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Monday, June 4, 2012

Ditch the energy drinks to save your teeth



Poonam Jain of the Southern Illinois School of Dental Medicine and her colleagues have bad news for energy drink consumers. These acidic beverages may be dissolving your tooth enamel. Sports drinks are also not great for teeth, but not nearly as bad.

Many people lump sports and energy drinks together, but they’re actually somewhat different. Sports drinks contain carbohydrates and electrolytes. They were originally formulated in the ‘60’s to combat the dehydration and electrolyte loss that is associated with intense physical exercise. Energy drinks also have carbohydrates, but add caffeine, often in high and unregulated amounts. Developed within the last few decades, energy drinks purport not only to improve physical stamina and performance, but also to affect weight loss and mental concentration.

For this study, the researchers used 13 popular name brand sports drinks and 9 popular energy drinks. Three samples of each product were tested for fluoride levels, pH and titratable acidity (the amount of sodium hydroxide required to neutralize a solution). Titratable acidity (TA) indicates how difficult it is to make a solution lose its acidity.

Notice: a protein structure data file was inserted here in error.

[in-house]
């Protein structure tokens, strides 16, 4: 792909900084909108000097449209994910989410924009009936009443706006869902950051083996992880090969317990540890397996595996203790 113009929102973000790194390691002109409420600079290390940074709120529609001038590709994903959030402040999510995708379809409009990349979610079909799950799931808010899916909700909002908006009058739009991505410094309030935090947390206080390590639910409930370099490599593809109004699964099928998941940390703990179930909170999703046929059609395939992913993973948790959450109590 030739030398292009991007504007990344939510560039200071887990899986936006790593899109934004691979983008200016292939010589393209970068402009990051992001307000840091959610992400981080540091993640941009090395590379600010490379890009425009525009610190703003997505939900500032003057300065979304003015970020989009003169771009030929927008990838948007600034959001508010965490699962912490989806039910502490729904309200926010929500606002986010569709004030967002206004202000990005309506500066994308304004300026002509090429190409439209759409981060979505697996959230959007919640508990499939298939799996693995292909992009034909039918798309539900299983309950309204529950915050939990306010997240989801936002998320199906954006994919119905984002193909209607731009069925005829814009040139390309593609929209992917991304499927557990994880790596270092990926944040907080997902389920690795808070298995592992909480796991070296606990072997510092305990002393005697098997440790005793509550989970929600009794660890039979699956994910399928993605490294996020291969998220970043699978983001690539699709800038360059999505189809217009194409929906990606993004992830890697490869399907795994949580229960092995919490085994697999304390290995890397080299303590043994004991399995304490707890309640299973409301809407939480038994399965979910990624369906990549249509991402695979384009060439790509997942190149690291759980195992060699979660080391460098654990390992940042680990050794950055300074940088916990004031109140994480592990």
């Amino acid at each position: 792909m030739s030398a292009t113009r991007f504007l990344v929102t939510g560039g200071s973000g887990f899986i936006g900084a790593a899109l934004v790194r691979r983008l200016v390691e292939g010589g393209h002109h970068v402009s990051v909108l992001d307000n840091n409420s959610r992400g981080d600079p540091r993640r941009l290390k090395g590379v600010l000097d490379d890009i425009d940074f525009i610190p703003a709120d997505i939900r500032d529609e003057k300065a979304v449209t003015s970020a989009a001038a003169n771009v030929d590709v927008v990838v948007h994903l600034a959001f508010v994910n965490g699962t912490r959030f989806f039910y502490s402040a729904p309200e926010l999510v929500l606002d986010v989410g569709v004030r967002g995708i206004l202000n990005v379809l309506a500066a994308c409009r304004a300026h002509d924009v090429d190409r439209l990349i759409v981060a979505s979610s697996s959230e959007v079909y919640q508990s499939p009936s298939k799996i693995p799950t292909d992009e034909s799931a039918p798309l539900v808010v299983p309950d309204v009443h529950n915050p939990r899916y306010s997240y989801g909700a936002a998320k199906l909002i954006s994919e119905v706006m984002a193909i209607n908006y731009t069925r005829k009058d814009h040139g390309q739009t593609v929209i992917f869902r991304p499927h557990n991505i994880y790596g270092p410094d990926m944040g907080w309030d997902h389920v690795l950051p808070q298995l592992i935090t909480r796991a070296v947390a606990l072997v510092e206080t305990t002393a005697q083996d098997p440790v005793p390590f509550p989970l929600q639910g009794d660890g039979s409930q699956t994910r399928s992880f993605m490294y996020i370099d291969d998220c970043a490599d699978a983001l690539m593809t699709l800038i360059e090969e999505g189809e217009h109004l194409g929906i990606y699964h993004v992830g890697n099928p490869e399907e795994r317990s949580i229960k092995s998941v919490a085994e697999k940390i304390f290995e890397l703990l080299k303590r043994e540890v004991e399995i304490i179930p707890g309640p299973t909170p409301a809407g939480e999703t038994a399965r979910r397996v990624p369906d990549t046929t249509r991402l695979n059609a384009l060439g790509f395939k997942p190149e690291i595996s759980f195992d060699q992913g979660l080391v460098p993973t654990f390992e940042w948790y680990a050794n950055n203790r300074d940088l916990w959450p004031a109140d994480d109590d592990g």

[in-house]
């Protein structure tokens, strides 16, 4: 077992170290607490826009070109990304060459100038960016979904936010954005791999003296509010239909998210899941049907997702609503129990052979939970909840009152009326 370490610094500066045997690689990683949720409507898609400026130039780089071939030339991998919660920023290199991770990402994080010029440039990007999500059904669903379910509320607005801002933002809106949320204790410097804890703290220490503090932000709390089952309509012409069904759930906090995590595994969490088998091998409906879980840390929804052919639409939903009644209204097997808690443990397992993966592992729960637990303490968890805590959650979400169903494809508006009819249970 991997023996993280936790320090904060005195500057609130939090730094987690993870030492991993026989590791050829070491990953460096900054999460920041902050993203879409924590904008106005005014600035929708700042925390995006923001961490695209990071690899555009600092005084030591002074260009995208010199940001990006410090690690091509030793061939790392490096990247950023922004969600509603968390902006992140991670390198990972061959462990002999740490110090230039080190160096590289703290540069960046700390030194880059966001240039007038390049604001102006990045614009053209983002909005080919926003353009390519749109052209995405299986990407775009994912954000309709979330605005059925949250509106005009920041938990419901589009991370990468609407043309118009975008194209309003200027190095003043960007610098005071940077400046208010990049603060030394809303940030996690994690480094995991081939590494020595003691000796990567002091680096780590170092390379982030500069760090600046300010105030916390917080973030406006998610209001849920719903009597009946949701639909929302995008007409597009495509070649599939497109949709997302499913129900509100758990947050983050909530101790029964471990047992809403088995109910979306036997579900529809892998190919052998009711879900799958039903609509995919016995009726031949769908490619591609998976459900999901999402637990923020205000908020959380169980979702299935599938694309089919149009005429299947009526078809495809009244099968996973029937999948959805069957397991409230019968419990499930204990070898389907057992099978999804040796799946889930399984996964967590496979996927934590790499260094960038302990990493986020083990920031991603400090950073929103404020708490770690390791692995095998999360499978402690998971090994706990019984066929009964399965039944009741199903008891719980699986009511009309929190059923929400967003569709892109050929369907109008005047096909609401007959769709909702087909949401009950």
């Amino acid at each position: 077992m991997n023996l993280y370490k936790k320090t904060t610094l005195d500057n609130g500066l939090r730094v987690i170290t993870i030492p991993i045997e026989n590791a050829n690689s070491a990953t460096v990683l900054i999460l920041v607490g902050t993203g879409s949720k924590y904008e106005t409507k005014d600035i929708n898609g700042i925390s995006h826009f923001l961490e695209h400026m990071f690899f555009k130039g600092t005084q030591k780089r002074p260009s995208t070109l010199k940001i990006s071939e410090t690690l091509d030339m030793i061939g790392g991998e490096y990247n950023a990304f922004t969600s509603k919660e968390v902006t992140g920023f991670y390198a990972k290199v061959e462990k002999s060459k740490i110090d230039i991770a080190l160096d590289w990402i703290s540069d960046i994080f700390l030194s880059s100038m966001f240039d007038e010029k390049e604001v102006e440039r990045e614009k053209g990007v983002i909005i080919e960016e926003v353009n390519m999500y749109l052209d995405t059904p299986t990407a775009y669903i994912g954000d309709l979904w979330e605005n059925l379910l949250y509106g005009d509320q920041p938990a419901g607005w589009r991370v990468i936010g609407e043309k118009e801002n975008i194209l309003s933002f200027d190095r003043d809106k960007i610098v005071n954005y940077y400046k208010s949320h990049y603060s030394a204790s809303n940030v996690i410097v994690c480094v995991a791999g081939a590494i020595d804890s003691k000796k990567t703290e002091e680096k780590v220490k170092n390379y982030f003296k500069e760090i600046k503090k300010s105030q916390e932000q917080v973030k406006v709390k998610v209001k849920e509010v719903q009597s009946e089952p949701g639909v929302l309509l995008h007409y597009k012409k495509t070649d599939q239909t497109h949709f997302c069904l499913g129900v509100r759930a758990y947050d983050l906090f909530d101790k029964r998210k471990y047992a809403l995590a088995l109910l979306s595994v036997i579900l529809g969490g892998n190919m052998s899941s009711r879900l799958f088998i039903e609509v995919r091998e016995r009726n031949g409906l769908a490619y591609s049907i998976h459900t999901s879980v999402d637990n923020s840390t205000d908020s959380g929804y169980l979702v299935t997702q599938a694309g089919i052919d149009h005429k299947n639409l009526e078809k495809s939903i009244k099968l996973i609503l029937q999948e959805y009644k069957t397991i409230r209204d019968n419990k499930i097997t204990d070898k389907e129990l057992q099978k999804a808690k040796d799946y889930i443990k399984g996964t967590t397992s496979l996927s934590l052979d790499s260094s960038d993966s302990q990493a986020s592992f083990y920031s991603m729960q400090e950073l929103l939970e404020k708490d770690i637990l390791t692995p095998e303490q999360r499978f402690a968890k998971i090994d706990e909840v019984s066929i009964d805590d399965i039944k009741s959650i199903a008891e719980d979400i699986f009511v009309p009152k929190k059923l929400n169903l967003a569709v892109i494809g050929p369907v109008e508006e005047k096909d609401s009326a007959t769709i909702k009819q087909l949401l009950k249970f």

Three of each type of drink (sports--Gatorade Rain, Powerade Option, and Propel Grape and energy--Monster Assault, Red Bull, and 5-Hour Energy) were used to test enamel dissolution. Slivers of enamel from extracted teeth were alternately immersed in one of the drinks for 15 minutes and then in artificial saliva for two hours, four times each day for five days. The enamel was stored in fresh artificial saliva between trials and fresh energy/sports drinks were used each day.

Both types of drinks had much lower fluoride levels than the recommendation for drinking water. Both types of drinks had pH levels well below that at which enamel begins to demineralize (though sports drinks tended to be lower than energy drinks).

The greatest difference between the types of drinks was in TA. Sports drinks had an average TA of 3.6, but energy drinks had a TA of 11.8. This difference was correlated with the enamel dissolution tests. After five days of cycling through drinks and saliva, the enamel in the sports drinks had lost 1.5% by weight, and the enamel in the energy drinks had lost 3.1%.

To be clear, this does not necessarily replicate what goes on within a real person’s mouth. Frequency of drinking, duration of drinking and even difference in amount and composition of saliva all play roles in protecting or harming teeth. However, considering that the enamel loss occurred after only five days, I think it can safely be concluded that sports drinks are not good for teeth, and energy drinks are far worse.


Update 6/8/12: When I told a friend how energy drinks dissolve teeth, he suggested that people drink them through a straw. If you don't want to give these drinks up, why not use his great idea?